The Mashair Railway, also known as Mecca Metro, rolls out on Sunday to serve pilgrims beginning the annual hajj rituals near the Muslim holy city, bringing a new solution to crowding.
The dual-track light railway, with its initial number of nine stations, connects the three holy sites of Mina, Muzdalifah and Mount Arafat -- areas that see massive congestion during the five-day pilgrimage.
It will replace 4,000 buses previously used.
The first official trip will set off from Mina at 8:00 pm (1700 GMT), as pilgrims gather there, outside Mecca on the Tarwiah Day to prepare for the peak day of Arafat, when some 2.5 million are expected to gather on Mount Arafat and its surrounding plain.
The Chinese-built railway, only to be used for five days a year now, will only operate at 35 percent of its full final capacity in the first phase.
It will be open only to Saudi and Gulf pilgrims, forecast at some 130,000 Saudis, 10,000 Kuwaitis and 10,000 Bahrainis, said Saeed al-Qurashi, head of the Hajj and Umra Committee at the Mecca Chamber of Commerce.
The number is modest in comparison with the total number of pilgrims, but other nationalities will be able to use the train in the second phase.
While all pilgrims begin the journey in Mecca, the train initially will run only from Mina, to the east, and on to Muzdalifah and Mount Arafat further east.
All pilgrims leave Mina for Arafat by the 9th of the Dhul Hijja month of the Muslim lunar calendar, which is Monday this year.
Later Monday they all descend by train back to Muzdalifah, halfway between Arafat and Mina, and Tuesday they all head back to Mina, where they stay up to three nights.
The railway will eventually stretch the extra few kilometres to Mecca, home of the Muslim holiest shrine.
At Arafat 1 station, the light-green train pulled in during one of the trial runs conducted to test its readiness. Chinese workers were seen still working to fix a ventilation system on the 10-metre- (33 feet) wide marble platform.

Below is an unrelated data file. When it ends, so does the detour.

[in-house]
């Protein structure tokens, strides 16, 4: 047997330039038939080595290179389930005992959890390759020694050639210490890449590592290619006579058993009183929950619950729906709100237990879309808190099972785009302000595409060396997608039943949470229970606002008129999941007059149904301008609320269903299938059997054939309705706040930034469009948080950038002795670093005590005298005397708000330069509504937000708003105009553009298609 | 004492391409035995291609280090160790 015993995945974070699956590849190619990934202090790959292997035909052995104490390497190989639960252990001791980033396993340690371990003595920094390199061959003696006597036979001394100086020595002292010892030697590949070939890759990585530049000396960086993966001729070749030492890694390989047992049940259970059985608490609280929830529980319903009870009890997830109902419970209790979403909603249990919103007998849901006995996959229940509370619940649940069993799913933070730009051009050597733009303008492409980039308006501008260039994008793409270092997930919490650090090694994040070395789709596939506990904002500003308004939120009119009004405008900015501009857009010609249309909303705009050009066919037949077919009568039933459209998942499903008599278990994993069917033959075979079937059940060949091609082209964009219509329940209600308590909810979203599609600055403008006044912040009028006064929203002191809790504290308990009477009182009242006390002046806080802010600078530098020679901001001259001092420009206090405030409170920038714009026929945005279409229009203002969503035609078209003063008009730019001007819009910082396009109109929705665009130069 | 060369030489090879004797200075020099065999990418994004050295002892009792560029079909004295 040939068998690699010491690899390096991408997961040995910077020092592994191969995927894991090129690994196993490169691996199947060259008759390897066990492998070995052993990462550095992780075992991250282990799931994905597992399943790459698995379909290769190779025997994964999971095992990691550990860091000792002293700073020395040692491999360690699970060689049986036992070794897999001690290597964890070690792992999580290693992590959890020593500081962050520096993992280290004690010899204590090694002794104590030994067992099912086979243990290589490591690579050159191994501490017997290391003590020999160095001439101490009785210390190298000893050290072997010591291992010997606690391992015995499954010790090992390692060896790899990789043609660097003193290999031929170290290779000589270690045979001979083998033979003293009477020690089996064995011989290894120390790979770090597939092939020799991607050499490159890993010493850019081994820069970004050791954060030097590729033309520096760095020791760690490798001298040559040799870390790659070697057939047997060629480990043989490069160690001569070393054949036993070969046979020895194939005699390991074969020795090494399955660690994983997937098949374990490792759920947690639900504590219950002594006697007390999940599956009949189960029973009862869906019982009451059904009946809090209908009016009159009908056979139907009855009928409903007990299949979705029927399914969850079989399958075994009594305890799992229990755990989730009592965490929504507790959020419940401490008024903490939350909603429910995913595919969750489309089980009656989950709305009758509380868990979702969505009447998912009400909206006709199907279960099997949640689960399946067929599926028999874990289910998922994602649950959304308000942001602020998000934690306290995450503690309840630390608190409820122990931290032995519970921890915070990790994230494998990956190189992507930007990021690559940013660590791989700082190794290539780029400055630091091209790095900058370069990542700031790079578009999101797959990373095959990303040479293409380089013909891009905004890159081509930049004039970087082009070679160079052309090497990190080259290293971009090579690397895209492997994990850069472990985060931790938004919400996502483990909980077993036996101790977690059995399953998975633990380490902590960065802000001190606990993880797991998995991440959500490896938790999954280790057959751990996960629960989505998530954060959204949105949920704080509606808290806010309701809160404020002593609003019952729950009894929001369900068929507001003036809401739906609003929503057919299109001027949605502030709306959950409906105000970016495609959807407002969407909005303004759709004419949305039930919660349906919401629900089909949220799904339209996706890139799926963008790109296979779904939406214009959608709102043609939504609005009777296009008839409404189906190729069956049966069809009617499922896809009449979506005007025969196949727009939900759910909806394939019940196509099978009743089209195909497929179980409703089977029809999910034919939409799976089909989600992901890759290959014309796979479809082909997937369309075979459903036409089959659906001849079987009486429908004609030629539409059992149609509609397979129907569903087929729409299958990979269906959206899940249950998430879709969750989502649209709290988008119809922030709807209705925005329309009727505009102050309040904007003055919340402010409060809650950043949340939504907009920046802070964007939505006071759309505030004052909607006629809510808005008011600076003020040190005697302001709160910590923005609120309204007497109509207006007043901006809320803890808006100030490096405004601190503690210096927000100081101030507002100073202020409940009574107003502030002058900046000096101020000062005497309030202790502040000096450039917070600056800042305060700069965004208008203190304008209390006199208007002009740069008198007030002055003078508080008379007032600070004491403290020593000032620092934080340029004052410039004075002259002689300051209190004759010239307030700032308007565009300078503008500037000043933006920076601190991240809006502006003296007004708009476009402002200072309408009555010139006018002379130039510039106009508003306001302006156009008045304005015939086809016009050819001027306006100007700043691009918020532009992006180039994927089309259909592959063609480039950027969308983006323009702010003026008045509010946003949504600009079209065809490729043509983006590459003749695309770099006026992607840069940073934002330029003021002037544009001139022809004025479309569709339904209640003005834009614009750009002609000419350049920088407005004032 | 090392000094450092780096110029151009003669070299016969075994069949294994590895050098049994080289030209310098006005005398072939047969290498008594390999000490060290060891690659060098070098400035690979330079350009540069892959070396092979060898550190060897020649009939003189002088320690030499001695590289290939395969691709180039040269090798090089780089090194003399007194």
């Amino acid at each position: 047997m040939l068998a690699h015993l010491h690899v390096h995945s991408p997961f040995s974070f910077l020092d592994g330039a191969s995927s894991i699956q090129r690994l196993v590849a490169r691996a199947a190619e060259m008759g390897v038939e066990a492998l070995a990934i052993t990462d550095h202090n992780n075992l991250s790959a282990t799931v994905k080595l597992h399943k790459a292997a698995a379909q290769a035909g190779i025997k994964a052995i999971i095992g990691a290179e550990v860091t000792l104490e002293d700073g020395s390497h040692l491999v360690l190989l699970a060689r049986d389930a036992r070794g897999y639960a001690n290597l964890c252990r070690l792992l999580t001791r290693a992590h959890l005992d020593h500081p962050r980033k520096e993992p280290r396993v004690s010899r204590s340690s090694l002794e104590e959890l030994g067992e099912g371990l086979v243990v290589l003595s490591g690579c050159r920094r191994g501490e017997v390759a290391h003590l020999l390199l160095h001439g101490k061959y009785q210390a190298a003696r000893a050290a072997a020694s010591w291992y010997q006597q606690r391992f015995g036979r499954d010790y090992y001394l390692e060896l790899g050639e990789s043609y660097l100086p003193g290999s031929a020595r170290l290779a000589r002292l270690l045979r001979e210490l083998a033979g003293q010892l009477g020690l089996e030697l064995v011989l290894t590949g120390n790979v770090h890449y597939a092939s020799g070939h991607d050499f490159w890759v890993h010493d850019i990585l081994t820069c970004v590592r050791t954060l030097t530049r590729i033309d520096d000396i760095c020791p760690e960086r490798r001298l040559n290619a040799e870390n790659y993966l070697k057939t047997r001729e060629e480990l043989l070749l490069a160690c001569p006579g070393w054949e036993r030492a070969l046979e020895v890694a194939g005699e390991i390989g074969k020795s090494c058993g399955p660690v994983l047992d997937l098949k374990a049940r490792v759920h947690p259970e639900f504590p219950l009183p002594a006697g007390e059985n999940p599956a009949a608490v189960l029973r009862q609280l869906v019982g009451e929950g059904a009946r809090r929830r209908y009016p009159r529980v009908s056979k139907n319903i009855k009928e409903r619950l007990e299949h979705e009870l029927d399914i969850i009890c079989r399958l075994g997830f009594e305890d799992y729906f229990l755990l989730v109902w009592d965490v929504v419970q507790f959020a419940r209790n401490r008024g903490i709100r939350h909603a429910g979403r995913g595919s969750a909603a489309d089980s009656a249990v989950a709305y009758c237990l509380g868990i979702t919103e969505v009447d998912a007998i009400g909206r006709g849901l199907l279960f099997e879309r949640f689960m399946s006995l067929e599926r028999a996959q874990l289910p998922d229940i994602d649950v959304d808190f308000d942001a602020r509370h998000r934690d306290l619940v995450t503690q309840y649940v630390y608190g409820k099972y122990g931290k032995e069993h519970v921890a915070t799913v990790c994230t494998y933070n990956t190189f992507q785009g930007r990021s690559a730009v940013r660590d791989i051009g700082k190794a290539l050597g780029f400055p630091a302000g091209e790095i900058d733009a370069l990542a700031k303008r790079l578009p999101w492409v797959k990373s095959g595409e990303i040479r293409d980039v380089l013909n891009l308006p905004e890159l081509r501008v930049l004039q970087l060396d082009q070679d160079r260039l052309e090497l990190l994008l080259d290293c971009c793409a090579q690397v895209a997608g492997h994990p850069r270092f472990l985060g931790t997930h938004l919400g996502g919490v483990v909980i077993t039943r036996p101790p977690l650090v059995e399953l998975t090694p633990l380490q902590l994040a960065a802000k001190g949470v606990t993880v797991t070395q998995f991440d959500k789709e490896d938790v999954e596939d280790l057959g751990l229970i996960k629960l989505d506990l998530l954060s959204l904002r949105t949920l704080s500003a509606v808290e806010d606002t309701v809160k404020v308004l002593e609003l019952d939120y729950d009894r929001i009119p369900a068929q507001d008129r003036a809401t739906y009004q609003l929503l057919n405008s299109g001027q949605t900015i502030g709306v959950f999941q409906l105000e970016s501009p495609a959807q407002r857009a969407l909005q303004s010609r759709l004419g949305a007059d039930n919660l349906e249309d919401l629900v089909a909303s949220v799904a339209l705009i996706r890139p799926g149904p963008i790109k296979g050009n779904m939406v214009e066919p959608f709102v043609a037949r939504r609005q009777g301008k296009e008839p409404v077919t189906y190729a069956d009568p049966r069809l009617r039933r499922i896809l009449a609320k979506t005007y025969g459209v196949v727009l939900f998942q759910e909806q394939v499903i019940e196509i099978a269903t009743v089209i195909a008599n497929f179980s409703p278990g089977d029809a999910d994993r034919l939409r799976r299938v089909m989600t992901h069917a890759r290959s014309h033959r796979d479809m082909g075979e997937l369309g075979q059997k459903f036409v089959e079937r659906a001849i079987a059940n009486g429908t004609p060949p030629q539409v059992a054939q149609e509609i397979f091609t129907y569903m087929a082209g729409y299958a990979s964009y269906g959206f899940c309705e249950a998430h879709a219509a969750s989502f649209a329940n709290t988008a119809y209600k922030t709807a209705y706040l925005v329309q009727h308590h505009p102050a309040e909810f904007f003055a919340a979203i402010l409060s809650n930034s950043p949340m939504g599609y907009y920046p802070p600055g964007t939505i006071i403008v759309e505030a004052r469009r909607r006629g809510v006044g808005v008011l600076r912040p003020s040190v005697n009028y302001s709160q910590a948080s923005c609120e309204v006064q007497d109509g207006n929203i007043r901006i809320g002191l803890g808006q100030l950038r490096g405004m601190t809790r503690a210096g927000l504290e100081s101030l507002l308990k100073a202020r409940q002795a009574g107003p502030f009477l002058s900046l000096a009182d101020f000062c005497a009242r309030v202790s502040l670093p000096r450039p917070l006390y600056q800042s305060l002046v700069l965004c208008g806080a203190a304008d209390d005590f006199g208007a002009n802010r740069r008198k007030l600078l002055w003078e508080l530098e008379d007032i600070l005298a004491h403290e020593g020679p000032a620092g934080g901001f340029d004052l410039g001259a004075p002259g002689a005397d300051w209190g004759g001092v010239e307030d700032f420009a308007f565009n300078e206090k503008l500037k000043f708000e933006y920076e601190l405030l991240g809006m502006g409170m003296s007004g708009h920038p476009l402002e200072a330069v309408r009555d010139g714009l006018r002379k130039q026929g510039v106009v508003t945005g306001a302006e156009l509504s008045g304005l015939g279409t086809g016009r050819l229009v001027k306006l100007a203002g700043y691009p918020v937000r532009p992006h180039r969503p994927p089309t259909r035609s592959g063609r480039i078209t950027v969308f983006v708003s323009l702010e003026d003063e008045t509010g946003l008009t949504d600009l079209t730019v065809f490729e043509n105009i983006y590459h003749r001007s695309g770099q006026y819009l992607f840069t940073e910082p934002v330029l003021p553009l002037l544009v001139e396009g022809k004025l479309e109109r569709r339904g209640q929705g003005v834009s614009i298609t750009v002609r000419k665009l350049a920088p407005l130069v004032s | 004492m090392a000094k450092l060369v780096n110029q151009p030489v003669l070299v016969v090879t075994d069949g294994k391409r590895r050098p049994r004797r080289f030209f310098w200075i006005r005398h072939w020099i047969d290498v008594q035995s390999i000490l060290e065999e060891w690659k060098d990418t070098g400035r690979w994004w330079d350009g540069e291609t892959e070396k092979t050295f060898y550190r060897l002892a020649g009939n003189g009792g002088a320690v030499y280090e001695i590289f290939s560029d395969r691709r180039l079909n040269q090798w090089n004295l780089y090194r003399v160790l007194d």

"The platform has a capacity to accommodate 3,000 passengers at a time," said Yasser al-Sibaei, a Saudi supervisor at the station.
He said the plan is to get 3,000 passengers into the train, and then bring the same number onto the platform for the next journey.
Platforms are protected by glass barriers whose doors open simultaneously with the train doors to ensure the security of waiting passengers.
The elevated stations also have wide ramps for pilgrims to flow out smoothly, backed by lifts that can carry up to 50 persons at a time.
Most of the station agents appear to be Egyptian and Saudis. Egyptians with experience in running the metro of Cairo were recruited to operate the control rooms.
"It is an honour to serve the pilgrims and represent our country," said Saber Bernawi, a Saudi agent said.
Mansur al-Blushi, a Meccan who is at university in South Africa said he took up the seasonal work to make some pocket money.
"I study abroad. It is a chance to come to see my family and make some pocket money," he told AFP. Station agents are paid 5,000 riyals (1,333 dollars/970 euros) for the two-week contract.
British Serco service firm has been contracted to provide operations and maintenance consultancy, in cooperation with China Railway Construction Corp (CRCC).
The 1.8-billion-dollar project is the first of two rail links aimed at easing pilgrim traffic. The much larger Haramain High Speed Rail is set to stretch 444 kilometres (275 miles) between Mecca and Medina, the second Muslim holy site.
Local Al-Rajhi construction group together with France's Alstom and China Railway Engineering won the first-phase of the 6.8-billion-riyal (1.8-billion-dollar) contract for civil works.
The train which will travel through the Red Sea city of Jeddah is planned to run at a high speed reaching 360 kilometres (225 miles) per hour and ease traffic of pilgrims between the two sites.
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